Helene D’Jay, LPC
Helene D’Jay, LPC, brings years of experience in the business world as a human resources professional, and extensive experience in her second career as a therapist, to her position as Clinical Director of Newport Academy’s East Coast campus. Her combination of therapeutic and management skills is invaluable in this role.
Before joining the Newport Academy team, Helene served as program director for New Dawn in Bethel, Connecticut, an adolescent alcohol rehabilitation facility run by the Midwestern Connecticut Council of Alcoholism, where she supervised all client care staff and interfaced with multiple state agencies. Her former positions also include crisis clinician at the Child Guidance Center of Southern Connecticut; and lead clinician for a day treatment program run by Family and Children’s Aid in Danbury, Connecticut.
Helene has volunteered for the Red Cross and spent six months counseling families and children in Newtown, Connecticut. She also served on a crisis team for the statewide 211 system.
My Five Fundamental Beliefs
1. I see therapy as detective work: All behavior serves a purpose and speaks to a need. We need to discover what need the behavior supports, and come up with creative and therapeutically sound alternatives for the teen or young adult in order to serve that need.
2. Working with an adolescent without family involvement will only serve to help that child until they return home. If we haven’t changed the home life, the child will quickly revert to old patterns of coping. This is the beauty of a program like Newport Academy’s—supporting the family as a whole to make positive changes leads to lasting change for the adolescent.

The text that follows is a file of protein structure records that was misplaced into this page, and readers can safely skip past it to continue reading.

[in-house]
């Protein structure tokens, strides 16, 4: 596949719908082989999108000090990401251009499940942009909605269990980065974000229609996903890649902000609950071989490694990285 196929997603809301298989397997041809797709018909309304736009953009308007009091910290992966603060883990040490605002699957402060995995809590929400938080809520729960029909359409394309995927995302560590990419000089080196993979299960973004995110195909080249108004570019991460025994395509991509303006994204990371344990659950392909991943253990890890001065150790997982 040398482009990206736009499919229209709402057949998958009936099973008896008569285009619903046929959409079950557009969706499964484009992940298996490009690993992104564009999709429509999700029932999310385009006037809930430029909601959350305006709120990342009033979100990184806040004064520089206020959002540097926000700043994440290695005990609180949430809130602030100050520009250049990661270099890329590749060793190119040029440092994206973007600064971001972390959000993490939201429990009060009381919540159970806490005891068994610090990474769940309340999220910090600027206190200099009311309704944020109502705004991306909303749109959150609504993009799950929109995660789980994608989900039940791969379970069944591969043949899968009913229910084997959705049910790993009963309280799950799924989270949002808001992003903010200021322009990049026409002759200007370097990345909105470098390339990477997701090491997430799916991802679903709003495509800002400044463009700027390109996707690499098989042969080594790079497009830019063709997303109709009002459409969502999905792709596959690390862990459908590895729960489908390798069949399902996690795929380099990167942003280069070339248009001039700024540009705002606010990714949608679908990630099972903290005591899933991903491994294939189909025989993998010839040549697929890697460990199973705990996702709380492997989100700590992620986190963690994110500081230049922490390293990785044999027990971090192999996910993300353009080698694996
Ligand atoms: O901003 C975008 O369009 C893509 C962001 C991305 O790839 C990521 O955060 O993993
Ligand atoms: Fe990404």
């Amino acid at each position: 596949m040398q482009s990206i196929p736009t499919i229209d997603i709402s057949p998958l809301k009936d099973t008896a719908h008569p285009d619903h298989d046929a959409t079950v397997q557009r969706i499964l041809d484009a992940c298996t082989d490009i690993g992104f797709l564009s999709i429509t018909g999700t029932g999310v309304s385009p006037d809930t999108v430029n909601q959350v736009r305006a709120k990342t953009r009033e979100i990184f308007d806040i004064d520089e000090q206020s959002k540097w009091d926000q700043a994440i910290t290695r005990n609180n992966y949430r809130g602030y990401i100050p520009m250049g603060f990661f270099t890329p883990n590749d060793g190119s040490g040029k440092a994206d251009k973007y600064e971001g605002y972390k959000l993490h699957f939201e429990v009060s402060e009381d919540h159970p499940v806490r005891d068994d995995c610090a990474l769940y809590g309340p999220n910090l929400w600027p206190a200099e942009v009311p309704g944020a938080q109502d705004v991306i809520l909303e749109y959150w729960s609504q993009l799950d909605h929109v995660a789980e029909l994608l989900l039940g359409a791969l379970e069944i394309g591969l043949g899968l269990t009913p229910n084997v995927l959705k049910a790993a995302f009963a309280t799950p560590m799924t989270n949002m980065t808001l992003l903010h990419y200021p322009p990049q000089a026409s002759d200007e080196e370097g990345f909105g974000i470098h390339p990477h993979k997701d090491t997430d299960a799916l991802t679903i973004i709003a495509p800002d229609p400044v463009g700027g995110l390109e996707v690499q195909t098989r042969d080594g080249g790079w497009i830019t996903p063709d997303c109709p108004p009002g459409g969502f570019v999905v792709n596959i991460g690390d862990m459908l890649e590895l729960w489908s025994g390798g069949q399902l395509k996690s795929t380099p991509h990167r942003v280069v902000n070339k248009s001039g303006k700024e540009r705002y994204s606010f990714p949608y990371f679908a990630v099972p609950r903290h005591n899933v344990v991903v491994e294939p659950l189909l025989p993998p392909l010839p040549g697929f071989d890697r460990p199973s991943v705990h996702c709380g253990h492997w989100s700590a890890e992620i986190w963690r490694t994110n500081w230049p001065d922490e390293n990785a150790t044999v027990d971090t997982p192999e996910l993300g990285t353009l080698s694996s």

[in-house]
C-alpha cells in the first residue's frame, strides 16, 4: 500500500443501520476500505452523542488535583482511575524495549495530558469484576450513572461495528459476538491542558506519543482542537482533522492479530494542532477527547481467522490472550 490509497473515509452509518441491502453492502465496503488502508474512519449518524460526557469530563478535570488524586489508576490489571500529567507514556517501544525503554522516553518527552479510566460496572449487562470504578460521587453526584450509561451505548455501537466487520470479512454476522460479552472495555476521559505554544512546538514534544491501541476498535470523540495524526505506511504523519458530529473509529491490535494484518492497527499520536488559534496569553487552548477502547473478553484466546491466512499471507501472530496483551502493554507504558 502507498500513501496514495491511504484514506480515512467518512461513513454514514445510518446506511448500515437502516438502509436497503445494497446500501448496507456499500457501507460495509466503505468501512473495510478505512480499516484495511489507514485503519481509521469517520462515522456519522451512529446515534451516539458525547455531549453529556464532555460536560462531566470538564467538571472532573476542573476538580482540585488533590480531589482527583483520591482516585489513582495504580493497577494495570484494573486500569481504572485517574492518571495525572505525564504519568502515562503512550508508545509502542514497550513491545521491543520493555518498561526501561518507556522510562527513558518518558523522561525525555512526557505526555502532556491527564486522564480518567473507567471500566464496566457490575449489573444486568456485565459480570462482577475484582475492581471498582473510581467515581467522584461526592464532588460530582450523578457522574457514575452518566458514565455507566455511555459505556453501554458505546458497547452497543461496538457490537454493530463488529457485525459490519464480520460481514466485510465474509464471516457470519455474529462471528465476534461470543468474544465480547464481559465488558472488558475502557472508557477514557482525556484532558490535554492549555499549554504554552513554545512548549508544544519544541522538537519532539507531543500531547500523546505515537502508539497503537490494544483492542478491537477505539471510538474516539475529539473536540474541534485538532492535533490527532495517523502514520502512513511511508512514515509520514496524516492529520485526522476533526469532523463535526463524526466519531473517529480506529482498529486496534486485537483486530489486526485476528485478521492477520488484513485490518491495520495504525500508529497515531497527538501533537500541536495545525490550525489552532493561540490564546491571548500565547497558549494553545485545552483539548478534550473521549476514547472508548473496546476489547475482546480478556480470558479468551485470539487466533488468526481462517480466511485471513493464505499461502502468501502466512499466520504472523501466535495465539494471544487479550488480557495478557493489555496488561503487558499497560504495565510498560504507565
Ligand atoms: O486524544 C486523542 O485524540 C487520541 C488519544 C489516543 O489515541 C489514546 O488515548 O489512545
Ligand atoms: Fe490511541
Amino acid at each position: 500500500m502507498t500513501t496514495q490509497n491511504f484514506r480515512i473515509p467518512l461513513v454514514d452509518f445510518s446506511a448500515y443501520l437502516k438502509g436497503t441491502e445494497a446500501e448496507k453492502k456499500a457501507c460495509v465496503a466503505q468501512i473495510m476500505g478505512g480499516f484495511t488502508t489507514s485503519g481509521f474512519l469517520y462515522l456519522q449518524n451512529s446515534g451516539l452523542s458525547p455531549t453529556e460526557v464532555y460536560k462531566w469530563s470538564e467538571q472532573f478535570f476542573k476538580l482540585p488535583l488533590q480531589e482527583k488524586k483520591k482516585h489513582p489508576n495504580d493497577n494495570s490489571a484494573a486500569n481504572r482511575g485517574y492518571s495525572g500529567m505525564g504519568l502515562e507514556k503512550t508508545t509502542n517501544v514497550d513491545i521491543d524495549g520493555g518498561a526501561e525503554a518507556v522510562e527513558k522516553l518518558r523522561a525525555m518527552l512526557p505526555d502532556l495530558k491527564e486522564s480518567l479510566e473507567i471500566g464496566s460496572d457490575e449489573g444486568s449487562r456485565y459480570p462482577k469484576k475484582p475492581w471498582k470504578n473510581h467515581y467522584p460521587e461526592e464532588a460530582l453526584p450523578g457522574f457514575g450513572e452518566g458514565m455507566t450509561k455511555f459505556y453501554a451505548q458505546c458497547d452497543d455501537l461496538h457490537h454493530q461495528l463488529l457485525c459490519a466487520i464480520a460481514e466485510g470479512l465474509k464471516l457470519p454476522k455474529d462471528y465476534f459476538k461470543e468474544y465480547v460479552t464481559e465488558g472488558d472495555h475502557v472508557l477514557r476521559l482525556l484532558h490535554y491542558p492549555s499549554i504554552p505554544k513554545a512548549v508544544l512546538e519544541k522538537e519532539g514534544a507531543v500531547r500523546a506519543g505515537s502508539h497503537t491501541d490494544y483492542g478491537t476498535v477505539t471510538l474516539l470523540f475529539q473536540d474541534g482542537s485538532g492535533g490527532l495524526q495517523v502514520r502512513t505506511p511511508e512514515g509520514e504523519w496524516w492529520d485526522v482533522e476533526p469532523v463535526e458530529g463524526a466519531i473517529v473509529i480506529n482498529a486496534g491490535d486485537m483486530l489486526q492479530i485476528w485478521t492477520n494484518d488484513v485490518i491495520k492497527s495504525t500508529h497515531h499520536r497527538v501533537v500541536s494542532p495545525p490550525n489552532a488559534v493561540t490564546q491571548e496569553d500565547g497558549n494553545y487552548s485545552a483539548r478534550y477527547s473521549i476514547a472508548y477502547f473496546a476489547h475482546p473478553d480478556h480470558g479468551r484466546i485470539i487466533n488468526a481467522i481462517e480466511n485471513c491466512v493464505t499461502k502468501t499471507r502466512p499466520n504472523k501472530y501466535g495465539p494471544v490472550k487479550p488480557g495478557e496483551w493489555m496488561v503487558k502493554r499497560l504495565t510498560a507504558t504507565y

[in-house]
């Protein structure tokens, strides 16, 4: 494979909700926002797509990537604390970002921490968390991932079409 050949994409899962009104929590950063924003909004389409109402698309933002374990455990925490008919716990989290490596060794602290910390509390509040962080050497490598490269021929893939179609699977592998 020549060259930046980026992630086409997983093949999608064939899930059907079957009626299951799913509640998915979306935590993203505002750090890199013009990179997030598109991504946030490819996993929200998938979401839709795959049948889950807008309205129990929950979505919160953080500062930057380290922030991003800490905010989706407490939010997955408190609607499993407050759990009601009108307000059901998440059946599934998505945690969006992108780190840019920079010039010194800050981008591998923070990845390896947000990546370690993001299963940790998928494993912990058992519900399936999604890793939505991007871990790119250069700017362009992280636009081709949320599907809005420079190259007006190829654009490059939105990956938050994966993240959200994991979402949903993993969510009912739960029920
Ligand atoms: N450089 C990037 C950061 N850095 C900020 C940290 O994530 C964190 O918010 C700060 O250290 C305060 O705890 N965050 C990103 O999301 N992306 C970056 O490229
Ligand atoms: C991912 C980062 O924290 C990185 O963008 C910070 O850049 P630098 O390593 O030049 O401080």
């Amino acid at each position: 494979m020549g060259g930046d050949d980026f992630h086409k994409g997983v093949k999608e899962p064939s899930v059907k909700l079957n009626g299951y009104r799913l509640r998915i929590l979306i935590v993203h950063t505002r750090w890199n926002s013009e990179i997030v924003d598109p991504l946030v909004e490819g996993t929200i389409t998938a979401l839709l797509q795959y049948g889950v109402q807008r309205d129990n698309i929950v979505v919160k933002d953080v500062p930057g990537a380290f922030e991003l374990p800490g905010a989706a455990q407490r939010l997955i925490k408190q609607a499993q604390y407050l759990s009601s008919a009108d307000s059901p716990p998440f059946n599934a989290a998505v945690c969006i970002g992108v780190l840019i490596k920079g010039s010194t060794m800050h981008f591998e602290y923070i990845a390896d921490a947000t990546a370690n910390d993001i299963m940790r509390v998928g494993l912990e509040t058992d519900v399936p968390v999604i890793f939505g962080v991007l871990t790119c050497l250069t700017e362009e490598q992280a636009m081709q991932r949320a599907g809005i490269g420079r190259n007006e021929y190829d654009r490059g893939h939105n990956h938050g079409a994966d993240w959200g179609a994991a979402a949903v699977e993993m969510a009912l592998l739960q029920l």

3. We are important role models for kids who perhaps haven’t experienced healthy caretakers in their past. We need to model healthy boundaries and levels of respect, while being ever mindful not to re-create unhealthy family dynamics, as they will seek to re-create them with us as it is what they are most familiar with.
4. Every teen deserves unconditional acceptance and a nonjudgmental treatment setting that feels safe and nurturing enough for them to share and process difficult emotions and experiences. A trauma-informed treatment approach is imperative at all levels, from the support staff to the executive staff. This sets the stage for a safe and nurturing environment.
5. It is on all of us to get to know our clients, and help them find a modality or an approach that speaks to them. Progress cannot be made unless a deep connection is formed and an internal motivation identified. This motivation can help teens and young adults chart a course that feels right to them, and therefore is the most powerful tool in creating lasting change.
Newport Academy…in her own words
“Newport Academy represents for me the culmination of years of experience, all preparing and leading me to this role, in this organization, doing work that I feel cannot be replicated anywhere else. The exceptional quality of treatment and the level of skill of the clinical team at Newport Academy is unmatched anywhere else I have spent time. The ability of this team to achieve lasting change and progress for clients and families is unparalleled in the treatment world. The staff at Newport Academy are some of the best, brightest, kindest, and most committed people I have ever met. I feel honored to be part of this work every day.” —Helene D’Jay
Master of Science degree in Human Resources Management from the University of Bridgeport, Stamford, Connecticut
Sixth-year certificate in Clinical Counseling from the University of Bridgeport, Bridgeport, Connecticut
Trained in Dialectical Behavioral Therapy, Trauma-Focused Cognitive Behavioral Therapy, Attachment-Based Family Therapy, and Risking Connections
Certified in Therapeutic Crisis Intervention, First Aid, Mobile Crisis Emergency, and CPR